M. Night Shyamalan has had a hat trick of disappointments in recent years. The Happening, The Last Airbender and After Earth all suffered from being too ambitious and not having enough of the originality for which the playful director has become known for. There’s a sense that he lost his mojo amid the excesses of Hollywood filmmaking. So, it’s a pleasure to report that his independently-produced and studio-released new film, The Visit, is a clear return to form.
The set-up is deceptively simple, but nothing is simple in Shyamalan’s world. Mother (Kathryn Hahn) comes into contact with her parents, Nana (Deanna Dunagan) and Pop-Pop (Peter McRobbie) for the first time in 15 years. While she takes a holiday, she thinks it’s time for her two teenage children to meet their grandparents. Rebecca (Olivia DeJonge) is an aspiring documentary filmmaker, while her precocious brother Tyler (Ed Oxenbould) wants to be a rapper. They decide to document their time at Nana and Pop-Pop’s house, as the family comes together again. Settling into a week with their grandparents, Rebecca and Tyler soon notice some very odd and disturbing behaviour by both Nana and Pop-Pop. Nana runs around the house at night scratching at the walls and Pop-Pop hides something in the shed and likes to put a shotgun in his mouth… Just what is going on?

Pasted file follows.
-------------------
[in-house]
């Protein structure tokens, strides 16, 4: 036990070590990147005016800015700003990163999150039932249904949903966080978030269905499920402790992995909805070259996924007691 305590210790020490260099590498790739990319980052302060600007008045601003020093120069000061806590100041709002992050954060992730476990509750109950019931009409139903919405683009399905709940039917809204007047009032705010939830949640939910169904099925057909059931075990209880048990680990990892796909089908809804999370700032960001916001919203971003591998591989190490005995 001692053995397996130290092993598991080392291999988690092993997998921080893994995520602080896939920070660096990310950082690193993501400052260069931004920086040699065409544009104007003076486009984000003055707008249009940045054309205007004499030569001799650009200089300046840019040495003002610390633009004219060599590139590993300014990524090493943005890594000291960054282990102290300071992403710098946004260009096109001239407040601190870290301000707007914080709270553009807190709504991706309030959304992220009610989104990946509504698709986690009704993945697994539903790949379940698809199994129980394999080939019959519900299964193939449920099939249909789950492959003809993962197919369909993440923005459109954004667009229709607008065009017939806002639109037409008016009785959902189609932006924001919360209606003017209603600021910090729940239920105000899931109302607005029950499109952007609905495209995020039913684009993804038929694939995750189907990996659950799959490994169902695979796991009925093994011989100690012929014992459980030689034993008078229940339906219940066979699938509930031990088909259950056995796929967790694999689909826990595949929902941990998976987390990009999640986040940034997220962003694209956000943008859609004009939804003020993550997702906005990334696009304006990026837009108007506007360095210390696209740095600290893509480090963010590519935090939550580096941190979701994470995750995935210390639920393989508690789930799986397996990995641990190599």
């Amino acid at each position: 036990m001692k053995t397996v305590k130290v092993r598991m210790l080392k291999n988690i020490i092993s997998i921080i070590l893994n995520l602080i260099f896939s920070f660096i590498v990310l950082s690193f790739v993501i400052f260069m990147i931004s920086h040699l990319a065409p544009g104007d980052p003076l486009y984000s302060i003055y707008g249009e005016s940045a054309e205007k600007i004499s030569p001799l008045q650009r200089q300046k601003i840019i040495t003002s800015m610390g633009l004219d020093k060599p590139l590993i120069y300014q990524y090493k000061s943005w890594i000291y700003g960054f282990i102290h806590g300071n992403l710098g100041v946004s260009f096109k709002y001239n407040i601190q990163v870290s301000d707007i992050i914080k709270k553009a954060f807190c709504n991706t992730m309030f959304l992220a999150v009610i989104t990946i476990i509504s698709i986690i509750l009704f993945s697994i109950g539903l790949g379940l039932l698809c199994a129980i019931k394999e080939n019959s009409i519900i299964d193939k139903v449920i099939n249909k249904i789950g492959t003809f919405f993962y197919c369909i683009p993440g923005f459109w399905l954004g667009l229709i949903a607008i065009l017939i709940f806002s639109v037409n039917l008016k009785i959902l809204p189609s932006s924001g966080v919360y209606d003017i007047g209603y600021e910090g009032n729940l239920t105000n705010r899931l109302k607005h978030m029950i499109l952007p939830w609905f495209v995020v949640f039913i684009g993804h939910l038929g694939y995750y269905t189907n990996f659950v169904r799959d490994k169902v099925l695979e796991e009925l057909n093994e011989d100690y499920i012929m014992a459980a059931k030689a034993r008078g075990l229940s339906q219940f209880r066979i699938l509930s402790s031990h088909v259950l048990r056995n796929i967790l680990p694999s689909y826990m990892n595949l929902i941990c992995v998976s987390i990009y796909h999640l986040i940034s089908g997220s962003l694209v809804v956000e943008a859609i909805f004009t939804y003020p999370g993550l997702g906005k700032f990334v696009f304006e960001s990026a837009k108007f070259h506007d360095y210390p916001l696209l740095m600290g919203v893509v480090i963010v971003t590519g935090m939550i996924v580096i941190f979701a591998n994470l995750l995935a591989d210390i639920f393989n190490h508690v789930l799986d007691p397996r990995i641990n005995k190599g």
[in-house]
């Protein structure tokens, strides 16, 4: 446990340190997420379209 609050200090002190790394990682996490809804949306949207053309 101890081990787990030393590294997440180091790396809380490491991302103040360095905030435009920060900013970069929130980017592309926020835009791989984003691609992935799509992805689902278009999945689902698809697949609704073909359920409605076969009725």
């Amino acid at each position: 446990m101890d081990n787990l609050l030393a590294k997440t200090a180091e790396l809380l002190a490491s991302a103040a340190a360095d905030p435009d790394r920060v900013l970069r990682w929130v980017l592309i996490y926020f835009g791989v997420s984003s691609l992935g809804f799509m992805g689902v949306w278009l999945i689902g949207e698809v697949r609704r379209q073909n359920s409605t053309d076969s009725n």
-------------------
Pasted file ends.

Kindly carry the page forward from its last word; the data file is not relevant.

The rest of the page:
The story came to Shyamalan gradually while recovering from an operation after a knee injury. It’s a clever concept, turning the oft-used theory of scary children on its head. How about scary old people this time? Their behaviour could just be eccentric… or is there something more sinister going on? The presence of Blumhouse’s logo at the start of the film would suggest a supernatural aspect and there are hints… but Shyamalan likes to play with audience expectations.
He has that Spielbergian quality to him about film being a communal experience in a darkened room with other strangers. He is the audience as much as the director. He creates some genuinely creepy, jump-out-of-your-seat moments, well-choreographed and lit by Maryse Alberti. It’s not a found footage film (we’ve had too many of those), but an unsettling documentary of sorts. The two kids in it are excellent, driving the story while remaining funny and terrified at the same time. It’s great to see Shyamalan return to unpredictable filmmaking where nothing seems certain. A dark fairytale of sorts, The Visit is by turns wryly humourous, scary, disturbing and brimming with the director’s mischievous imagination. Welcome back, Mr Shyamalan. We missed you.
Rating : 4/5